RoadTrip America

Routes, Planning, & Inspiration for Your North American Road Trip

A Native's Guide to Northwest Indiana, by Mark Skertic & John J. Watkins

Northwest Indiana
When I first saw A Native's Guide to Northwest Indiana on a publisher's book list a few weeks ago, I was intrigued and looked forward to receiving a copy. In my mind's eye, northwest Indiana evoked memories of a fall walk in the Indiana Sand Dunes. I will never forget that color of the sand - almost like brown sugar - on the edge of Lake Michigan, the nearly deserted streets of downtown Gary, and the hustle-bustle of traffic on Interstate 90 just east of Chicago's urban sprawl. The author, Mark Skertic, grew up in Hammond, Indiana, which is a stone's throw from the Illinois border. Some people would consider his home town to be merely a suburb of Chicago, but as I was about to discover -- and I hope you will as well -- this northwest section of Indiana is a treasure trove of cultural and scenic beauty that is worthy of a dedicated road trip to the area.

Skertic, a reporter for the Chicago Tribune, defines northwest Indiana as the counties of Lake, Porter, and LaPorte, all of which hug the southern tip of Lake Michigan. For each county, he provides a simple map and some pertinent facts about the naming and establishment of the county and some general information about what can be found there. But the real meat of this book is in the detail he presents about the primary towns and cities in each of the three counties. In succinct fashion, he lists the incorporation dates, population, median age, land area, and nickname for each of the towns. He also provides information about local attractions, events, and restaurants that have a real "insiders" feel.

Throughout the book, Skertic weaves in fascinating historical detail. I didn't know that John Lloyd Wright, son of the more famous Frank, was also an architect who designed buildings in Long Beach, or that he was the inventor of Lincoln Log toys. Places that I want to visit after reading this book would certainly include Rodizio's restaurant, which is located at the famous Meyer's Castle in Dyer. I'd also enjoy the International Culture Festival held every September in Hammond which, according to the author, is a perfect way to experience the rich cultural diversity of the region. Munster, Indiana, would be another "must-stop" for me, in part for the free blues festival held in July, but also for a savory meal at Café Elise, a tiny restaurant in a small shopping center that has earned a reputation as being one of the finest gourmet eateries in the area.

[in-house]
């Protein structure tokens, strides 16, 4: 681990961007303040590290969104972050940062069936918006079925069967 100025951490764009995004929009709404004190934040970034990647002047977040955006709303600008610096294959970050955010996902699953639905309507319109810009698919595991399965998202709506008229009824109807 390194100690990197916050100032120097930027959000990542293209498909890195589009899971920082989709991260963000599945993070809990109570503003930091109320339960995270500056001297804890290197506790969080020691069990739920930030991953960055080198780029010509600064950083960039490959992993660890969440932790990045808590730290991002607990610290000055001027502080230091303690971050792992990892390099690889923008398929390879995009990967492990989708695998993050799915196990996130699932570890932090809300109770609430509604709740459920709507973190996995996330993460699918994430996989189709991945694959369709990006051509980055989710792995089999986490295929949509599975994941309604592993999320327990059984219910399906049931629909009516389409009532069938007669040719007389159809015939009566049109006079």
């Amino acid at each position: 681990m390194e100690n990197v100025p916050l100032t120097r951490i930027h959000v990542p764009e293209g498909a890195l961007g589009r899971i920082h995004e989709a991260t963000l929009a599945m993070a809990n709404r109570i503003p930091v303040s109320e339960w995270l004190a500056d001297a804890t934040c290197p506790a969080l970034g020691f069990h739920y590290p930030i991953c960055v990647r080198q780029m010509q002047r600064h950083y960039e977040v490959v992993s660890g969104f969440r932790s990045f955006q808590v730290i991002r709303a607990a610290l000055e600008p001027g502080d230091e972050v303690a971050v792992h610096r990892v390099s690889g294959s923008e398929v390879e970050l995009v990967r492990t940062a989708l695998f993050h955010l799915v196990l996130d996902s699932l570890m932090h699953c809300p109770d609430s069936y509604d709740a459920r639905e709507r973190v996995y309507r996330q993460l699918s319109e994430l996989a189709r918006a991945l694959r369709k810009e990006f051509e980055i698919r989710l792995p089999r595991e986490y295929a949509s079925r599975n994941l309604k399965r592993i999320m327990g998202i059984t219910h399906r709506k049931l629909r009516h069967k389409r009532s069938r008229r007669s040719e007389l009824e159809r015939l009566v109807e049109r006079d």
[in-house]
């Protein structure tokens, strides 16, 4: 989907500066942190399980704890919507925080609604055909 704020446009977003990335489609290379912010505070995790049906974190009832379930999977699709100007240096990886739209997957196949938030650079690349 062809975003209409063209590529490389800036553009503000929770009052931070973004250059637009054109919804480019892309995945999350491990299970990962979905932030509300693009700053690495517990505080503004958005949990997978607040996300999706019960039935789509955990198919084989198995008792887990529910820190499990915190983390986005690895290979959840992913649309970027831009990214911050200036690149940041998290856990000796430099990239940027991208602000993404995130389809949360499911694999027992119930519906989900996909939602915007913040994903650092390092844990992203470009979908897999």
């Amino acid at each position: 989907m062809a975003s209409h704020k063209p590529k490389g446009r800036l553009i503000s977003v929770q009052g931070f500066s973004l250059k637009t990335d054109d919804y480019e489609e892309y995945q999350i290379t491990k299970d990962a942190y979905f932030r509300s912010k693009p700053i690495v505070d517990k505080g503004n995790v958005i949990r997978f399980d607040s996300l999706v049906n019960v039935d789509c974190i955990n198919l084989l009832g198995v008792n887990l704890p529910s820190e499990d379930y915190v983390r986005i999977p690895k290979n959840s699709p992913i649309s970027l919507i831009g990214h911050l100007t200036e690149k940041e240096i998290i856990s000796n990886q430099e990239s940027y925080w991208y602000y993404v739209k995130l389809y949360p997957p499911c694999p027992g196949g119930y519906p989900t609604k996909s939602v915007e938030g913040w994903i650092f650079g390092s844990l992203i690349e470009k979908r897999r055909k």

Whiting, also known as "Little City on the Lake," is home to the Hoosier Theatre, a classic movie house that opened in 1924 and still boasts crystal chandeliers, a thirty-two foot screen, and a pipe organ that "thunders before shows." Whiting is also home to the Pierogi Festival where a local boy dresses up each year as a giant Polish dumpling. I am not overly fond of the Wizard of Oz , but there is an event each September that I may have to go see after reading Skertic's descriptions. The "Oz Fantasy Festival" is held in Chesterton, and some 50,000 Oz fans attend. In particular, I would like to see the "Monkey Drop," a variation of the ever popular rubber duck races. In this case, stuffed monkeys are dropped from a hot air balloon onto a yellow brick road where Dorothy's ruby slippers sit. The winner is the person whose monkey lands closest to the slippers.

Skertic also provides detailed information about specialty interests reflected in northwest Indiana. These include recommendations for the best antique stores, the nicest golf courses, the best places to walk on the sand dunes, unique shopping centers, and a rather complete list of live theater and local media outlets. It really is a fun and useful guide, and I heartily recommend it the next time your road trips include travel to the southern end of Lake Michigan.

Mark Sedenquist

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